Twenty-four years ago, Israel’s Prime Minister was assassinated in Tel Aviv. The two years preceding the assassination of Yitzhak Rabin Z”L were extremely turbulent, following the signing of the Oslo Accords and the opening of a direct dialogue between the Israeli government and the PLO leadership. The public in Israel was deeply divided. Supporters saw the agreements as a breakthrough and as a ray of hope for a common future of peace between the peoples, and for a common life in this war-torn stretch of land between the Mediterranean Sea and the Jordan River. Opponents saw the agreements as a national calamity that must be stopped by all available means. The controversy also revolved around the question of the real intentions of the Palestinian leadership on signing the agreements.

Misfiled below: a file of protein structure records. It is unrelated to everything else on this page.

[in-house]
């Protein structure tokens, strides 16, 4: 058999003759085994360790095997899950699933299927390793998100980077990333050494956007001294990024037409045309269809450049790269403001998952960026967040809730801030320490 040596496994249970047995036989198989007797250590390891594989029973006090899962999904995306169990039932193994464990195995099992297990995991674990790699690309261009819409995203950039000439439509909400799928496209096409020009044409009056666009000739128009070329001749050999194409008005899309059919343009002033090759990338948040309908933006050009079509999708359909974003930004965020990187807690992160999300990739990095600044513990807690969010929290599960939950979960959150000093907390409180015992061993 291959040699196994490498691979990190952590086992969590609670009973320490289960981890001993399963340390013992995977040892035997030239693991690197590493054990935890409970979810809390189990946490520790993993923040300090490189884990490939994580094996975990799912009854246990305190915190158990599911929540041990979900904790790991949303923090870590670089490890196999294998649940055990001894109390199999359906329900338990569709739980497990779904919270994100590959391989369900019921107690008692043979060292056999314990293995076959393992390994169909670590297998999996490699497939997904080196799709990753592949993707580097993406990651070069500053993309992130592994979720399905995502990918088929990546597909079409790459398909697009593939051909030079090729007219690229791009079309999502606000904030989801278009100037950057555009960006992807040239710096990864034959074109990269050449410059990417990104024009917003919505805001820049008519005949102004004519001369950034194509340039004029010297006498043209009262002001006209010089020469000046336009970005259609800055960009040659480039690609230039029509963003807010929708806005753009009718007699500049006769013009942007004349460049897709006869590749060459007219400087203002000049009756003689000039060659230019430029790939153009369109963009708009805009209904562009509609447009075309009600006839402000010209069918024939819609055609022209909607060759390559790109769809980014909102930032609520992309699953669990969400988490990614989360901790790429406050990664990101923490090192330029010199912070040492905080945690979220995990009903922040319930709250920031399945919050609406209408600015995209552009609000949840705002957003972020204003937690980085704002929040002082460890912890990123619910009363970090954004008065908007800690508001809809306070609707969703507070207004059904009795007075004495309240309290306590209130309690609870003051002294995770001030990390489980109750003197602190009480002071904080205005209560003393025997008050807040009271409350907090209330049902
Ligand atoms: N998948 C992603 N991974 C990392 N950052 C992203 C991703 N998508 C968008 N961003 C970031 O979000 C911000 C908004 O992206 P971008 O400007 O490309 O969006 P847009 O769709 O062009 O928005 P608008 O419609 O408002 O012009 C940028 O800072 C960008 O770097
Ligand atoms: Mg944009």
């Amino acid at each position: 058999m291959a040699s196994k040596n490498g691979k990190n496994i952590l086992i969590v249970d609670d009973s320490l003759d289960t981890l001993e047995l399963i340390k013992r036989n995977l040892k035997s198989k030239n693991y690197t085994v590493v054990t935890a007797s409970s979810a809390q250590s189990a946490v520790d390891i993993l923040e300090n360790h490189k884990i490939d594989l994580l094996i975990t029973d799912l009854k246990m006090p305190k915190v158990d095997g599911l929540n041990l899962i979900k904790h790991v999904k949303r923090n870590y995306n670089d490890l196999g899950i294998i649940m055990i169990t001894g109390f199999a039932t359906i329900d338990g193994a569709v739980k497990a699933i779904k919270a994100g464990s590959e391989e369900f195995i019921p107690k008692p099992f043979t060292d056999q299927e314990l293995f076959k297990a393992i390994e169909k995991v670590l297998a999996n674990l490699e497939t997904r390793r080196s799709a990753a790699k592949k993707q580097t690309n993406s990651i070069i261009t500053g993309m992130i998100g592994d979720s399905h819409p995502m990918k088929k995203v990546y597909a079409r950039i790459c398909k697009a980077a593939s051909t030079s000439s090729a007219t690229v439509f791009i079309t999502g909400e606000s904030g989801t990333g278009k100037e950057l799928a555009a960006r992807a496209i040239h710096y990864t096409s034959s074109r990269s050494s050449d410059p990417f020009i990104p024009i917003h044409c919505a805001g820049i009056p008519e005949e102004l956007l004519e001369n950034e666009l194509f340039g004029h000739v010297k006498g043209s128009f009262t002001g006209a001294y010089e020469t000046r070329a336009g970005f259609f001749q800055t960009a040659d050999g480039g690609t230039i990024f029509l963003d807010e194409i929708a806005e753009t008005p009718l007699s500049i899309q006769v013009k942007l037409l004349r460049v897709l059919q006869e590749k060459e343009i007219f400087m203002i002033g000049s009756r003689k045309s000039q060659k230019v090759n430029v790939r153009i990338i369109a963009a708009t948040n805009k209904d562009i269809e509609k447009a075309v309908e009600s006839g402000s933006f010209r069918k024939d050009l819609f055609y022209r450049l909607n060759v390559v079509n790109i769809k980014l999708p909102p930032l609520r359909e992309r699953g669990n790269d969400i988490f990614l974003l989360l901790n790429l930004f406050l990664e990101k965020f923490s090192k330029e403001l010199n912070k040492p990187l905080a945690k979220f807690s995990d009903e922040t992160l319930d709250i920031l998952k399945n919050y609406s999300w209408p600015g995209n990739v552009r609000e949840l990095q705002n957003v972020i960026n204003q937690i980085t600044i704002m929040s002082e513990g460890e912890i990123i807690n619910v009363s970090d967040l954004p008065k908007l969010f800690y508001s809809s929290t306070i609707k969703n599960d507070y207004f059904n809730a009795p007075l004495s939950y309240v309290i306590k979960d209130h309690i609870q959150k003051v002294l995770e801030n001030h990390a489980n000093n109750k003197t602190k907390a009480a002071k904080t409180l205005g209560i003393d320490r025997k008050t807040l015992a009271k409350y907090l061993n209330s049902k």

On February 25, 1994, a few months after the first signing ceremony was festively held in Washington DC, the Jewish physician Baruch Goldstein, a resident of Hebron, murdered 29 Muslim worshipers in the Cave of the Patriarchs, shooting them with an automatic assault rifle in their backs while they kneeled to pray. On October 14, 1994, the abducted Israeli soldier Nachshon Waxman was killed by his Palestinian captors, while Captain Nir Poraz died in the failed attempt to rescue him. Five days later a powerful bomb exploded on Bus Line 5, in Dizengoff Street in Tel Aviv, killing 22 Israeli civilians. Subsequently, there were more terrorist attacks, which claimed the lives of dozens of Israeli citizens. Stormy demonstrations broke out all over the country and the level of tension rose steadily. Initially, calls were made for non-violent civil uprisings, which would lead to the cancellation of the Oslo Accords. Gradually, the voices that personally incited against Rabin intensified, sometimes openly calling for his assassination. Finally, the despicable assassin, Yigal Amir, cowardly fired three shots at the back Yitzhak Rabin.